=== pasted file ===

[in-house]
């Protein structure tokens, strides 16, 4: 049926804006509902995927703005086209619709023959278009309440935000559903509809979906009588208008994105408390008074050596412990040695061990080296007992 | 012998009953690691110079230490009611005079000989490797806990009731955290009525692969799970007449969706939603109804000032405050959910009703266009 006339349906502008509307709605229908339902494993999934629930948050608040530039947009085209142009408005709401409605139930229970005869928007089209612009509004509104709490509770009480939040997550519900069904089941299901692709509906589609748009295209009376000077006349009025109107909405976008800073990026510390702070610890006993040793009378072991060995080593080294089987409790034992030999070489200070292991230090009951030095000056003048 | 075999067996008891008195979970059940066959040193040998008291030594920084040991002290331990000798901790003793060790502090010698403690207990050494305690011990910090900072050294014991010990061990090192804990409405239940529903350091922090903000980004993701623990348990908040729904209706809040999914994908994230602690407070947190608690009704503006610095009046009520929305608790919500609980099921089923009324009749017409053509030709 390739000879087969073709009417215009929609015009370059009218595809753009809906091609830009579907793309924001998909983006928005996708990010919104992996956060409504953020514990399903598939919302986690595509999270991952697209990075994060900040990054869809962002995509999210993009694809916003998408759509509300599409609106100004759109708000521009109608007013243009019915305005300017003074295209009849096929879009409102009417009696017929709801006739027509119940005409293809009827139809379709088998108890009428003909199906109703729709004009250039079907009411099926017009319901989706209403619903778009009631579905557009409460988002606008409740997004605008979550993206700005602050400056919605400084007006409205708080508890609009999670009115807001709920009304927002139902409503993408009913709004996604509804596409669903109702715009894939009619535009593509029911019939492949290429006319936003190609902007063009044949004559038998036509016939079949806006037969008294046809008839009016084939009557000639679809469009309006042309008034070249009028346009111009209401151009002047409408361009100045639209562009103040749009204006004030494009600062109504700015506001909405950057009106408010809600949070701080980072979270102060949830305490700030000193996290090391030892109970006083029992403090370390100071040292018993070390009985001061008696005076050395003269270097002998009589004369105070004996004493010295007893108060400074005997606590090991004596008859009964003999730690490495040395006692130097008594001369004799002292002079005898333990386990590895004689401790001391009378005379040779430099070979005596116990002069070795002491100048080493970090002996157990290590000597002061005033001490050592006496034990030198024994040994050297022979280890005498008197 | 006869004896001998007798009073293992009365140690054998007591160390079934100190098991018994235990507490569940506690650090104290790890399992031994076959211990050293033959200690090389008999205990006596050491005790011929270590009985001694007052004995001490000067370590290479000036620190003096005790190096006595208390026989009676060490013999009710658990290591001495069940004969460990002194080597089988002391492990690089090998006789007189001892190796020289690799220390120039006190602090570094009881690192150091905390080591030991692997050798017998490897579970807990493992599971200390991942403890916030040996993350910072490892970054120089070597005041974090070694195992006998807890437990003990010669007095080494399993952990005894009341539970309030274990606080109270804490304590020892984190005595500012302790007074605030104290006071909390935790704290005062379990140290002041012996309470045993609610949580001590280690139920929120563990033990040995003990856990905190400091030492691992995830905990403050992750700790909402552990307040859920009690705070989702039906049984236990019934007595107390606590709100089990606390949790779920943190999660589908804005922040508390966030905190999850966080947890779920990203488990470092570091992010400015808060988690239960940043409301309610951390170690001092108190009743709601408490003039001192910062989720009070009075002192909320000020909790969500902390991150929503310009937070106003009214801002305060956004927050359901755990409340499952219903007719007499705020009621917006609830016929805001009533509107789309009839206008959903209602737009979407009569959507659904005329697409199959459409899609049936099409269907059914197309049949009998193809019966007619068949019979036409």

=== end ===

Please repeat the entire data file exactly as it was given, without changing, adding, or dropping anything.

[in-house]
């Protein structure tokens, strides 16, 4: 049926804006509902995927703005086209619709023959278009309440935000559903509809979906009588208008994105408390008074050596412990040695061990080296007992 | 012998009953690691110079230490009611005079000989490797806990009731955290009525692969799970007449969706939603109804000032405050959910009703266009 006339349906502008509307709605229908339902494993999934629930948050608040530039947009085209142009408005709401409605139930229970005869928007089209612009509004509104709490509770009480939040997550519900069904089941299901692709509906589609748009295209009376000077006349009025109107909405976008800073990026510390702070610890006993040793009378072991060995080593080294089987409790034992030999070489200070292991230090009951030095000056003048 | 075999067996008891008195979970059940066959040193040998008291030594920084040991002290331990000798901790003793060790502090010698403690207990050494305690011990910090900072050294014991010990061990090192804990409405239940529903350091922090903000980004993701623990348990908040729904209706809040999914994908994230602690407070947190608690009704503006610095009046009520929305608790919500609980099921089923009324009749017409053509030709 390739000879087969073709009417215009929609015009370059009218595809753009809906091609830009579907793309924001998909983006928005996708990010919104992996956060409504953020514990399903598939919302986690595509999270991952697209990075994060900040990054869809962002995509999210993009694809916003998408759509509300599409609106100004759109708000521009109608007013243009019915305005300017003074295209009849096929879009409102009417009696017929709801006739027509119940005409293809009827139809379709088998108890009428003909199906109703729709004009250039079907009411099926017009319901989706209403619903778009009631579905557009409460988002606008409740997004605008979550993206700005602050400056919605400084007006409205708080508890609009999670009115807001709920009304927002139902409503993408009913709004996604509804596409669903109702715009894939009619535009593509029911019939492949290429006319936003190609902007063009044949004559038998036509016939079949806006037969008294046809008839009016084939009557000639679809469009309006042309008034070249009028346009111009209401151009002047409408361009100045639209562009103040749009204006004030494009600062109504700015506001909405950057009106408010809600949070701080980072979270102060949830305490700030000193996290090391030892109970006083029992403090370390100071040292018993070390009985001061008696005076050395003269270097002998009589004369105070004996004493010295007893108060400074005997606590090991004596008859009964003999730690490495040395006692130097008594001369004799002292002079005898333990386990590895004689401790001391009378005379040779430099070979005596116990002069070795002491100048080493970090002996157990290590000597002061005033001490050592006496034990030198024994040994050297022979280890005498008197 | 006869004896001998007798009073293992009365140690054998007591160390079934100190098991018994235990507490569940506690650090104290790890399992031994076959211990050293033959200690090389008999205990006596050491005790011929270590009985001694007052004995001490000067370590290479000036620190003096005790190096006595208390026989009676060490013999009710658990290591001495069940004969460990002194080597089988002391492990690089090998006789007189001892190796020289690799220390120039006190602090570094009881690192150091905390080591030991692997050798017998490897579970807990493992599971200390991942403890916030040996993350910072490892970054120089070597005041974090070694195992006998807890437990003990010669007095080494399993952990005894009341539970309030274990606080109270804490304590020892984190005595500012302790007074605030104290006071909390935790704290005062379990140290002041012996309470045993609610949580001590280690139920929120563990033990040995003990856990905190400091030492691992995830905990403050992750700790909402552990307040859920009690705070989702039906049984236990019934007595107390606590709100089990606390949790779920943190999660589908804005922040508390966030905190999850966080947890779920990203488990470092570091992010400015808060988690239960940043409301309610951390170690001092108190009743709601408490003039001192910062989720009070009075002192909320000020909790969500902390991150929503310009937070106003009214801002305060956004927050359901755990409340499952219903007719007499705020009621917006609830016929805001009533509107789309009839206008959903209602737009979407009569959507659904005329697409199959459409899609049936099409269907059914197309049949009998193809019966007619068949019979036409």